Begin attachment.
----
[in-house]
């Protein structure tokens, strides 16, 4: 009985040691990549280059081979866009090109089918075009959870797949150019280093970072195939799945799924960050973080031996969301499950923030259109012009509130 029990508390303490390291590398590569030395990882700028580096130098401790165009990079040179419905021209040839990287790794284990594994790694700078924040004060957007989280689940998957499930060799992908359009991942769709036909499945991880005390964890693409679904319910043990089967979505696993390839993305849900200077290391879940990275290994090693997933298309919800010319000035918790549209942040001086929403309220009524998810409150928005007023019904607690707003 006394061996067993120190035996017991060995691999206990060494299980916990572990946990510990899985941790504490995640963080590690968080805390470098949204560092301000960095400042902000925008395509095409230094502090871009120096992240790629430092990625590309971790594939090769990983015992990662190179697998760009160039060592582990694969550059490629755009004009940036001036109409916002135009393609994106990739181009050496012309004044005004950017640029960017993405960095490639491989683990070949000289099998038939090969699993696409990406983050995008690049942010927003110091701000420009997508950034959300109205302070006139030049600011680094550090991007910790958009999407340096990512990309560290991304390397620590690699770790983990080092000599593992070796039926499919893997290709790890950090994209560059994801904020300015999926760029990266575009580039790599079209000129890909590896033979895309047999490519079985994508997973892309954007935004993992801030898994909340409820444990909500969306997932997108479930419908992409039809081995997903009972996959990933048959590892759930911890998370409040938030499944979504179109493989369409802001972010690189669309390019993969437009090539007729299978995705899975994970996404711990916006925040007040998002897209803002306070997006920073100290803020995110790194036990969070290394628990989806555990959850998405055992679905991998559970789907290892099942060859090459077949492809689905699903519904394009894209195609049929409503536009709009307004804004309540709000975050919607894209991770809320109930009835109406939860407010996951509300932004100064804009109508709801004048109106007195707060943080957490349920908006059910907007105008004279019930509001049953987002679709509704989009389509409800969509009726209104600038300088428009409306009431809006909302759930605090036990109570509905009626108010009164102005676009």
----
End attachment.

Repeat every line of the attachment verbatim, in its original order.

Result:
[in-house]
């Protein structure tokens, strides 16, 4: 009985040691990549280059081979866009090109089918075009959870797949150019280093970072195939799945799924960050973080031996969301499950923030259109012009509130 029990508390303490390291590398590569030395990882700028580096130098401790165009990079040179419905021209040839990287790794284990594994790694700078924040004060957007989280689940998957499930060799992908359009991942769709036909499945991880005390964890693409679904319910043990089967979505696993390839993305849900200077290391879940990275290994090693997933298309919800010319000035918790549209942040001086929403309220009524998810409150928005007023019904607690707003 006394061996067993120190035996017991060995691999206990060494299980916990572990946990510990899985941790504490995640963080590690968080805390470098949204560092301000960095400042902000925008395509095409230094502090871009120096992240790629430092990625590309971790594939090769990983015992990662190179697998760009160039060592582990694969550059490629755009004009940036001036109409916002135009393609994106990739181009050496012309004044005004950017640029960017993405960095490639491989683990070949000289099998038939090969699993696409990406983050995008690049942010927003110091701000420009997508950034959300109205302070006139030049600011680094550090991007910790958009999407340096990512990309560290991304390397620590690699770790983990080092000599593992070796039926499919893997290709790890950090994209560059994801904020300015999926760029990266575009580039790599079209000129890909590896033979895309047999490519079985994508997973892309954007935004993992801030898994909340409820444990909500969306997932997108479930419908992409039809081995997903009972996959990933048959590892759930911890998370409040938030499944979504179109493989369409802001972010690189669309390019993969437009090539007729299978995705899975994970996404711990916006925040007040998002897209803002306070997006920073100290803020995110790194036990969070290394628990989806555990959850998405055992679905991998559970789907290892099942060859090459077949492809689905699903519904394009894209195609049929409503536009709009307004804004309540709000975050919607894209991770809320109930009835109406939860407010996951509300932004100064804009109508709801004048109106007195707060943080957490349920908006059910907007105008004279019930509001049953987002679709509704989009389509409800969509009726209104600038300088428009409306009431809006909302759930605090036990109570509905009626108010009164102005676009």